Reviewed by: Richard Oram
Author: Peter Coates
Publisher: Reaktion Books
Price (RRP): £25
Histories of rivers, as Peter Coates explains, are not a recent phenomenon; past generations have spilled much ink in describing them, exploring the roles of rivers in the rise and fall of civilisations, and writing about personal interactions with the world’s myriad watercourses. Most such histories, however, tend to be discussions of cultural achievements and events in the lands bordering the rivers, or technical accounts of human efforts to gain mastery over the unpredictable force that was the uncontained river.
Anthropomorphism has seen authors turn their subject into thinking, feeling entities through whom they can give voice to their own musings on human-natural interaction. More recently, the paeans of praise of earlier histories were all too often replaced by litanies of lamentation for rivers ‘lost’, ‘destroyed’ or ‘killed’ by the humans who had once been so dependent upon them. Coates has stepped back from both and offers something new in their place: an environmental history perspective that consistently underscores the continuous fusion of history, culture and ecology, and emphasises that what all too often has been labelled ‘destruction’ is just one of many processes of perpetual change.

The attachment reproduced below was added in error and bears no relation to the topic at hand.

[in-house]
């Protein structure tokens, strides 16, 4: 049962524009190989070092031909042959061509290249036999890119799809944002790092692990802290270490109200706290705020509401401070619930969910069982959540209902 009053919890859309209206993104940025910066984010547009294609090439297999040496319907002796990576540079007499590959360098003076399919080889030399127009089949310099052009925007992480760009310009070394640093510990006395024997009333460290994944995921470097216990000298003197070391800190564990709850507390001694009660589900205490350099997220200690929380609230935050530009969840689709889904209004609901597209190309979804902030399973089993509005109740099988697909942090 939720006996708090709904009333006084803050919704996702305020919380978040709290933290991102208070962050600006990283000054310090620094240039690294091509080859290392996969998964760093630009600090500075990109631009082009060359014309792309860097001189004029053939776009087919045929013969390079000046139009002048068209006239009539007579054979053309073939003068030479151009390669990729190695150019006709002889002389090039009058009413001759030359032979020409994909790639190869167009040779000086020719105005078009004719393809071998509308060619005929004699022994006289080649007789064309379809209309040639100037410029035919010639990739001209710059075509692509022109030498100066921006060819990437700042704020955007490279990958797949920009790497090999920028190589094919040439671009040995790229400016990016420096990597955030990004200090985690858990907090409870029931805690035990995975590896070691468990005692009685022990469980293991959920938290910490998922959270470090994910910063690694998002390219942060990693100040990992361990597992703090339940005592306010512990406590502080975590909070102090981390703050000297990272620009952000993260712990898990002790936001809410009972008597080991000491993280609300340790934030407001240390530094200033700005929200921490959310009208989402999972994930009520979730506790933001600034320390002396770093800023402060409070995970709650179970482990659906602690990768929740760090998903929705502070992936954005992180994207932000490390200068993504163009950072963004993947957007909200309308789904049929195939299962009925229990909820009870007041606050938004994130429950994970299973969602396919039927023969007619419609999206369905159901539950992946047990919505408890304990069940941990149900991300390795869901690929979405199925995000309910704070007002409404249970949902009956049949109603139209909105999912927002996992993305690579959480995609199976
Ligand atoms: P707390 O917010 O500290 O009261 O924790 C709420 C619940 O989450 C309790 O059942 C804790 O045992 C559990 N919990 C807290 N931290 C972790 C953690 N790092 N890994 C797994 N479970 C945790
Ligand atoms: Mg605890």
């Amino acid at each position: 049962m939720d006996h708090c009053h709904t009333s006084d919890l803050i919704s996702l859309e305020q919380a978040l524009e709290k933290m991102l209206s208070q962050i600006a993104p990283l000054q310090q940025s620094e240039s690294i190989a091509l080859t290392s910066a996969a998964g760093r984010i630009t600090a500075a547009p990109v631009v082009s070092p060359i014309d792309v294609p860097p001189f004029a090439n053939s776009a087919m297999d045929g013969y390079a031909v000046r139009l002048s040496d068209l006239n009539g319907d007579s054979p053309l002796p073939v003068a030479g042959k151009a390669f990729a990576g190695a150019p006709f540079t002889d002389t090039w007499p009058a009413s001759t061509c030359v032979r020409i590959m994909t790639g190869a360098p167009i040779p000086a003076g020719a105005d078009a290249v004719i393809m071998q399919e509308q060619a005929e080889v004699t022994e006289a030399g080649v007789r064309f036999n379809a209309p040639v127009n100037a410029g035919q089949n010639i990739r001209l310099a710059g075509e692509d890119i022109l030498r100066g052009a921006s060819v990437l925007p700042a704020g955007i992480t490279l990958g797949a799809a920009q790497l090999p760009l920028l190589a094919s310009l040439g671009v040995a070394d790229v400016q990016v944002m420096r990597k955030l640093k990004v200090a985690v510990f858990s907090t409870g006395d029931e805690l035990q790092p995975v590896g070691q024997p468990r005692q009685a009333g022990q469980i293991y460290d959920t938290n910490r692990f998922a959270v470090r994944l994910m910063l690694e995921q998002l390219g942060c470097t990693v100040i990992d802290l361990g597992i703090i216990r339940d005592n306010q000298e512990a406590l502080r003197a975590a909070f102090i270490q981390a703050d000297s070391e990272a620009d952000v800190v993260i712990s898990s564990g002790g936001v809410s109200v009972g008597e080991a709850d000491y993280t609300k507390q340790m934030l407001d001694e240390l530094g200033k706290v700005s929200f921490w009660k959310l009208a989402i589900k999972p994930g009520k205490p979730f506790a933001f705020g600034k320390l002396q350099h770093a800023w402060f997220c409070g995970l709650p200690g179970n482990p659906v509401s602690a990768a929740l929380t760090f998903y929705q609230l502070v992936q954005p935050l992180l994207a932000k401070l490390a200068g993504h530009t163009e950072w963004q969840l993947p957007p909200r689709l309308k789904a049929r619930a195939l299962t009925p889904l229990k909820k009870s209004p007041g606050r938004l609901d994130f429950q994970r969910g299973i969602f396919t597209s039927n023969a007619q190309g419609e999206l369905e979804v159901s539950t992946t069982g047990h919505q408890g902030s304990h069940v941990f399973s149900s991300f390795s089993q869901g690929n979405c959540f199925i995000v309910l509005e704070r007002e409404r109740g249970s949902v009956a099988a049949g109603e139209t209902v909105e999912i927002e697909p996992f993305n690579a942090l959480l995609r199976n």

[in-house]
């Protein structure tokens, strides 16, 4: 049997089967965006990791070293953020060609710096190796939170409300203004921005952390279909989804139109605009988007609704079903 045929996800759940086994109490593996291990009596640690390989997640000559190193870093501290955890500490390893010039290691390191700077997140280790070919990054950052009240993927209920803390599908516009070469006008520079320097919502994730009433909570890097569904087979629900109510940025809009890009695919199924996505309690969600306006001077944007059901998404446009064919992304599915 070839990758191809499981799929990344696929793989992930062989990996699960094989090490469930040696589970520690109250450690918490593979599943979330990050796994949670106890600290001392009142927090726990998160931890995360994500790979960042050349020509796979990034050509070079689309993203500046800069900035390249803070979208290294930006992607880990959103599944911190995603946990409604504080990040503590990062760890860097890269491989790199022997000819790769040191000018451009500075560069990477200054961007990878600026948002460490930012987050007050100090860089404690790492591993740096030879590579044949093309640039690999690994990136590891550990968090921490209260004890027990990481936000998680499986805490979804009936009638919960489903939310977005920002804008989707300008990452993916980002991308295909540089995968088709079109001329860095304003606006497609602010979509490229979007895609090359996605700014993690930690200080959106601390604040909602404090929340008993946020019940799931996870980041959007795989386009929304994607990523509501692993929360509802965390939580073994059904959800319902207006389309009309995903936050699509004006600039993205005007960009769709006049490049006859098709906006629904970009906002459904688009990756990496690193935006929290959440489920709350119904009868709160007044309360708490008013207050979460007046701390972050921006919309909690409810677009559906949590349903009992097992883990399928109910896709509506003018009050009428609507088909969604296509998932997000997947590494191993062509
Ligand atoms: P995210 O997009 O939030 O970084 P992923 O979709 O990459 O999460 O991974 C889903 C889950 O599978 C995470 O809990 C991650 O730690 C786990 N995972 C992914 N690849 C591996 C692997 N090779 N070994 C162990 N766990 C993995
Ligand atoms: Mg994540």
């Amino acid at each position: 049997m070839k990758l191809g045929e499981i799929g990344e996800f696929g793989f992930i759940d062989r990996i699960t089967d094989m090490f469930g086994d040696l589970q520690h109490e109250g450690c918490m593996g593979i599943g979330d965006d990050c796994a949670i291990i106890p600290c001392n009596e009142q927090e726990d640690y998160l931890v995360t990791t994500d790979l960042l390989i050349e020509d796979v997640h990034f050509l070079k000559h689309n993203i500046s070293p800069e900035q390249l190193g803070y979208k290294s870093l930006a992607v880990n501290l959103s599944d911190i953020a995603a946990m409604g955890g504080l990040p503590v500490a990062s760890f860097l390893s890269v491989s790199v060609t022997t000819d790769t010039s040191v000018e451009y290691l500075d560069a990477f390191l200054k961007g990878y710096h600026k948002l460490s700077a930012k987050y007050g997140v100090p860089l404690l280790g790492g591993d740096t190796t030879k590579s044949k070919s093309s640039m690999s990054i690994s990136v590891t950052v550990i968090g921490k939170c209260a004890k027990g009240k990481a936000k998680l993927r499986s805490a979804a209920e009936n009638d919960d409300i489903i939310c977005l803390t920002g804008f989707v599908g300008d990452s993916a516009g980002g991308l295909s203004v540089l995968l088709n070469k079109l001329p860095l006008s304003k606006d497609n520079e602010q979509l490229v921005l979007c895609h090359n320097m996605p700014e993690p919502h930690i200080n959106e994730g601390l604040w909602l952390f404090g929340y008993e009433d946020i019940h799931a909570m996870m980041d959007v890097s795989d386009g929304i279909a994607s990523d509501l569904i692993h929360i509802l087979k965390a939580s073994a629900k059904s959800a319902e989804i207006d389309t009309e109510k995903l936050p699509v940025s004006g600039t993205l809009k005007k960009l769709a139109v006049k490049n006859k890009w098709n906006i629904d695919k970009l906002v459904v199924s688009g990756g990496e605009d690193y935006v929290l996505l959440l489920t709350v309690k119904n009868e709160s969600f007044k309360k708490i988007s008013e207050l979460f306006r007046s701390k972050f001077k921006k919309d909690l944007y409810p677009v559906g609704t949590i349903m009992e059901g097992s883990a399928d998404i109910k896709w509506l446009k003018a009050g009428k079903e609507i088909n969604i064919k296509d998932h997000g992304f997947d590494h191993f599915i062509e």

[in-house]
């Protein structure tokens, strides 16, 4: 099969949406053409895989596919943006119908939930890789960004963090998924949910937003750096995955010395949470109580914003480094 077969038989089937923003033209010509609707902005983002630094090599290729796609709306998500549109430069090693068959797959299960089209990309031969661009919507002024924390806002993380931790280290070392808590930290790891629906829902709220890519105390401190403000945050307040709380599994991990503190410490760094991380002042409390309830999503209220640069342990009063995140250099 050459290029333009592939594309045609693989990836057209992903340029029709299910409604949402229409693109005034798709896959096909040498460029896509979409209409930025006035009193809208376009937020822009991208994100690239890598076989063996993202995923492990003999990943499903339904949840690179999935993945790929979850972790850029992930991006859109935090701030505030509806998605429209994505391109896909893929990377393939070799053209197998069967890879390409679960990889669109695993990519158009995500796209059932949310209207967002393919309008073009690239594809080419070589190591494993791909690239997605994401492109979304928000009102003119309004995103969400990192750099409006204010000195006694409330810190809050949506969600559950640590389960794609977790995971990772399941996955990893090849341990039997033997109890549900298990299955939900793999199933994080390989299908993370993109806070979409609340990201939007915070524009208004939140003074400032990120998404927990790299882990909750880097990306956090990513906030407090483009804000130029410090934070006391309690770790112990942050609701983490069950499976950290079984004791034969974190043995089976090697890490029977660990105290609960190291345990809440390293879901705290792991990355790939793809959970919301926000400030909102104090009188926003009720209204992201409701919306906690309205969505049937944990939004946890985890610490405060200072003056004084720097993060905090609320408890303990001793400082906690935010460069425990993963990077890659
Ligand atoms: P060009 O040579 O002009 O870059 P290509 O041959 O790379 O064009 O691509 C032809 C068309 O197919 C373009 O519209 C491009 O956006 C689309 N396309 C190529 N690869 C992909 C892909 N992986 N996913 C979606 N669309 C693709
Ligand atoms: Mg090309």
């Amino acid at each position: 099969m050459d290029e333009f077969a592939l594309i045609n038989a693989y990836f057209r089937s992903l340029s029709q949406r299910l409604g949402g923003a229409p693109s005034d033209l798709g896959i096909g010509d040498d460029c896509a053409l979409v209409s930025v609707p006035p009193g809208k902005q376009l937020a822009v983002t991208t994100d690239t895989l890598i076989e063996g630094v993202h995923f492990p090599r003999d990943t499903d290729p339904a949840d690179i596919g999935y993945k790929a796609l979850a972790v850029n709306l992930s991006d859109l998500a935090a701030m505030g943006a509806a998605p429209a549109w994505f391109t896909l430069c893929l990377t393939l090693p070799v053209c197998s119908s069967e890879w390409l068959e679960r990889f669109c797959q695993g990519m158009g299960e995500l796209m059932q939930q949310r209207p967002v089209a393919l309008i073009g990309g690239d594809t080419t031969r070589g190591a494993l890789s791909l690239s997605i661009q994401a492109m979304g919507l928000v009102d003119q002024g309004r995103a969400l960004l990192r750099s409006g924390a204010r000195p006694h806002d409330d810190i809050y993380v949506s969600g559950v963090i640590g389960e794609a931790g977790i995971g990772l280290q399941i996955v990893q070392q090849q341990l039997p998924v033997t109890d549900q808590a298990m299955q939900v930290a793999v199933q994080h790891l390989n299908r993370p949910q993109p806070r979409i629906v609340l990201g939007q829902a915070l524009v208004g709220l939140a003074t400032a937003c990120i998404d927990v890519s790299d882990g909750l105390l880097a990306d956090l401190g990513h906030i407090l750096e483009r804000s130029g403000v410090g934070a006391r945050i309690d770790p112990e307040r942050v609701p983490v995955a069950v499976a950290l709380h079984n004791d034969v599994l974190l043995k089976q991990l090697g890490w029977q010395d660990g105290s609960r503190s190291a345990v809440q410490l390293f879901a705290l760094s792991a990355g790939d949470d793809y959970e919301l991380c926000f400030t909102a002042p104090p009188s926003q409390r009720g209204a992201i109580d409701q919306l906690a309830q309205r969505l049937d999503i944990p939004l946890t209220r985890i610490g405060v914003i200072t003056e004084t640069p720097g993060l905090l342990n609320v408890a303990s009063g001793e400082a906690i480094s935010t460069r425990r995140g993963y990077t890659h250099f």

To do so, he has selected two North American and four European rivers; some well-known, others obscure, even in their own regions. The selections are not obvious, and their choice is complex and occasionally personal. Somehow, however, it works, and although in places the narrative meanders and loses its obvious course, it always regains its flow and its pace.
The rivers are vastly different in character, condition and scale. One – the Los Angeles river – was once seen as so altered by human action that it was relabelled a ‘flood control channel’. Another, the Danube, flows through or forms the frontier between multiple countries, and is an example of how river control in one state can impact negatively downstream unless interstate solutions are sought. Three – the Spree, Mersey and Los Angeles – offer case studies of the revival of rivers once deemed ‘dead’, but regaining identity and with it a healthy ecology.
This exploration underscores the complex interrelationship of each river with the human populations who live alongside. This is well illustrated by the Po, a river channelised for centuries to water rich agricultural lands and loved for the unique regional gastronomy that it creates, but feared for the increased propensity for catastrophic floods that channelisation threatens.
This example stresses the human-river connectivity central to Coates’s discussion. Both bring life and death to the other; humans all but destroyed the Spree, Mersey and LA, but it was also humans’ inseparable bond with ‘their’ rivers that reversed seemingly terminal ecological collapse. Among the all-too-common dystopian visions of humanity’s relationship with the rest of nature, Coates delivers an altogether more positive and hopeful message.
Richard Oram, University of Stirling